March 14, 2016
Over the weekend, the National Institute of Allergy and Infectious Diseases (NIAID), part of the US National Institutes of Health (NIH), announced that it would move forward with an open-label extension (OLE) study of a vaginal ring for HIV prevention. This welcome development is the latest step in the journey of a unique, woman-controlled prevention option.
It’s been almost exactly three weeks since the world got its first look at data from the ASPIRE trial and The Ring Study, both of which found that a vaginal ring containing the antiretroviral dapivirine provided women in the trial with a modest level of protection against HIV. Both trials had similar results: among all women in the ASPIRE study, the ring reduced the risk of transmission by 27 percent; in the Ring Study, the overall reduction was 31 percent; and effectiveness varied by age—with higher levels of protection seen in older women, possibly because of more consistent use in this age group.
The trial data caused celebration and immediate conversation about what would happen next given that the trial showed both that the ring works and that there may be real challenges with adherence, particularly in younger women. These are the kinds of questions that open-label trials are meant to answer (for a description of the types of studies that follow efficacy results, click here). By definition, in an open-label extension (OLE) study, everyone knows that they are receiving the product, and they receive information learned from the previous clinical trials of the product. Women participants in the open-label extension study of ASPIRE, known as HOPE, will be told that the product reduces risk of HIV if it is used correctly and consistently—worn in the vagina for roughly a month at a time. This type of information may lead more women to use the product versus the trial, where they are told at every study visit that they may have received the placebo, and that there is no evidence that the experimental product provides protection.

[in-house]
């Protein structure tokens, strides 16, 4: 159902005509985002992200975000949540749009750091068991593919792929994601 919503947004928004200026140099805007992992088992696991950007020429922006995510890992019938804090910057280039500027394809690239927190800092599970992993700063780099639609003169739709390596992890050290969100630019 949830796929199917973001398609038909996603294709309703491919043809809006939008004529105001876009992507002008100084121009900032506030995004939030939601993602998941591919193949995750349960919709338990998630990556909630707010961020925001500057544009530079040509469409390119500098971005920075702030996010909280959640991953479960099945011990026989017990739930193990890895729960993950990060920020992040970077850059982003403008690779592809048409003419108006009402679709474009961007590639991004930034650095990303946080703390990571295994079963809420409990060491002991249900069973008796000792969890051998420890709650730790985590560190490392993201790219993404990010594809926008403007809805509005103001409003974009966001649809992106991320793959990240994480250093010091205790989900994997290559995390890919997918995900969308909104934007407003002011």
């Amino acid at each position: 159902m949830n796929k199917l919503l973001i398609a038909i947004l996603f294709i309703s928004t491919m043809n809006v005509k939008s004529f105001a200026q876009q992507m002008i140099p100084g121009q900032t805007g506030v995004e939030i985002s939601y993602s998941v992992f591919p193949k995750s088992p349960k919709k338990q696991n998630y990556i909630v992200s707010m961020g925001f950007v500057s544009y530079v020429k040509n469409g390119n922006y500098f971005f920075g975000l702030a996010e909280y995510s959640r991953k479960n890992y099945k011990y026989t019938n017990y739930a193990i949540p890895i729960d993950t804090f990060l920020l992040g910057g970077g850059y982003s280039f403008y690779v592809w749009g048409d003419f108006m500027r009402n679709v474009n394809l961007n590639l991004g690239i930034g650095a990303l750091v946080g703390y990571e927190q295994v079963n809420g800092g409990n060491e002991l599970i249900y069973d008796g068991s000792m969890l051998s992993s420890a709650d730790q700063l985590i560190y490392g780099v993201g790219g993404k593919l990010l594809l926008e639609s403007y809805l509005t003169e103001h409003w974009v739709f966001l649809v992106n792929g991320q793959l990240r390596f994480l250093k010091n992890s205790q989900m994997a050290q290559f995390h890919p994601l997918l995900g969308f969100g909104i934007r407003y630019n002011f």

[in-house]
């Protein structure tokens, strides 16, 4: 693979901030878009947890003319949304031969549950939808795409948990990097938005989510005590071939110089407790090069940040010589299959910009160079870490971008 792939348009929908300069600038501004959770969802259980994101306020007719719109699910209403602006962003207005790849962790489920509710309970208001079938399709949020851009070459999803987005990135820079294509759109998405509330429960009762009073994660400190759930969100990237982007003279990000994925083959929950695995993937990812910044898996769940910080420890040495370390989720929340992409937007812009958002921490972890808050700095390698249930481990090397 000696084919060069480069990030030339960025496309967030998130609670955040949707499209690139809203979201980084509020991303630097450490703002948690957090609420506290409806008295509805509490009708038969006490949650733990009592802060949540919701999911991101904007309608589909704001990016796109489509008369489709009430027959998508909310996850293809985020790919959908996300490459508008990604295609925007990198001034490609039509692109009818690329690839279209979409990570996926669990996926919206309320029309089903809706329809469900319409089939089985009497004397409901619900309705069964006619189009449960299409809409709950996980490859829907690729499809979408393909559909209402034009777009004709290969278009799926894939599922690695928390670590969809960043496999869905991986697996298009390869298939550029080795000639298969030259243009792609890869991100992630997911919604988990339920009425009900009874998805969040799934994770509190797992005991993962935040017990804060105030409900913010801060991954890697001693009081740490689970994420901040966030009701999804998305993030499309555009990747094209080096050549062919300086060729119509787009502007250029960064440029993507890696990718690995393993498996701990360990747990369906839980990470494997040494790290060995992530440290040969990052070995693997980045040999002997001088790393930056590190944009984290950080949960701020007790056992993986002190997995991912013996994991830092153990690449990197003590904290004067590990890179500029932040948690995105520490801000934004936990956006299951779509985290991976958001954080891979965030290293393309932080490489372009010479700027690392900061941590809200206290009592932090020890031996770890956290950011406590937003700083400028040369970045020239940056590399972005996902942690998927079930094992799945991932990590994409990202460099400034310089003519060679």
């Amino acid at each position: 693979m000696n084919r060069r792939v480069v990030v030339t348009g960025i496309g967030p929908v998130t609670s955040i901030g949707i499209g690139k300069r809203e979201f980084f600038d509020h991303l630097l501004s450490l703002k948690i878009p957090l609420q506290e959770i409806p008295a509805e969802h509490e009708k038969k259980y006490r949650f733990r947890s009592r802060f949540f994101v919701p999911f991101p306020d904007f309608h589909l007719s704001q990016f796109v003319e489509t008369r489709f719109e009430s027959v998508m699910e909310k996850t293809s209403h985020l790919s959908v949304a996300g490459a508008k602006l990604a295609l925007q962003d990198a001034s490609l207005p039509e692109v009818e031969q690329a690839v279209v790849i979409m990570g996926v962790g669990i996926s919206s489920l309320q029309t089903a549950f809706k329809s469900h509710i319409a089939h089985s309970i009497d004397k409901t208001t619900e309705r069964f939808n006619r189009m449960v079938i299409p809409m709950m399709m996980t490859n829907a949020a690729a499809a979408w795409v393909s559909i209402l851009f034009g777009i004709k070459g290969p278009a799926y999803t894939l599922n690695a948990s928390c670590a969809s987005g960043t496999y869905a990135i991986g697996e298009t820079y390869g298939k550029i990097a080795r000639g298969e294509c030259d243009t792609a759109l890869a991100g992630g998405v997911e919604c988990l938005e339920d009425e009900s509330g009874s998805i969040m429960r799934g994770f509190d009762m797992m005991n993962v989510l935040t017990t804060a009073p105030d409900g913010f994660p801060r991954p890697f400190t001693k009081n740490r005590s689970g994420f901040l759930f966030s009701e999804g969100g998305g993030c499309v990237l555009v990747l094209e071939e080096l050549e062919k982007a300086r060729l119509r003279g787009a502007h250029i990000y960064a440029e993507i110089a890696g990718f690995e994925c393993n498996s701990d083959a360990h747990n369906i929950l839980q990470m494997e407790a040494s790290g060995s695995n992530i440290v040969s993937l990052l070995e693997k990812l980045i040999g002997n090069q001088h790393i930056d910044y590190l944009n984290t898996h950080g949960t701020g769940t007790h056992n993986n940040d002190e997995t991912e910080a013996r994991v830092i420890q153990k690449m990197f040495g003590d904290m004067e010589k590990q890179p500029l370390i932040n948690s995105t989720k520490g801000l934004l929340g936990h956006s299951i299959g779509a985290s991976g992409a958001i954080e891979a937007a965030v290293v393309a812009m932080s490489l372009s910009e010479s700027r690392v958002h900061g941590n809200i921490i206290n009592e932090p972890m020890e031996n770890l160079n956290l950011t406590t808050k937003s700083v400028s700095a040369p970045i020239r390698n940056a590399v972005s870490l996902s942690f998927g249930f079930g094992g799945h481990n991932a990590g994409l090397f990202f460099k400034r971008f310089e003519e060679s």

NIAID reached its decision to move forward after last week’s consultation with a panel of outside experts that included physicians, scientists, advocates, ethicists and statisticians – including two AVAC Advocacy Fellows from Malawi and Zimbabwe.
NIAID announced that they will also fund additional studies to help answer additional questions that the OLE is not designed to answer. One of these is a study with adolescents and young women (ages 16-21) to look at safety, adherence and acceptability of the dapivirine ring and oral PrEP. This is an important development, and one that will help ensure that the world has the information it needs about the ring should it receive regulatory approval. This regulatory approval process, which is being pursued in tandem with the open-label extensions, involves preparation and submission of an extensive dossier of information on the product from the clinical trials. The International Partnership for Microbicides (IPM), the ring’s developer, is expected to submit for approval in about one year’s time.
Now that NIAID has agreed to fund HOPE, the extension of ASPIRE, it is essential that IPM’s donors similarly support the Ring Study’s proposed open-label extension, DREAM. AVAC and our advocacy partners will be working with urgency in the coming weeks to amplify demand for this study, as well as additional research needed to understand the potential role of the ring in women’s lives. At the same time, we continue to emphasize the urgent need to roll out daily oral PrEP as a tool that can be used right now to reduce risk for women and men and to maintain a robust prevention research pipeline of additional options that will, over time, provide a wider range of options from which women and men can choose.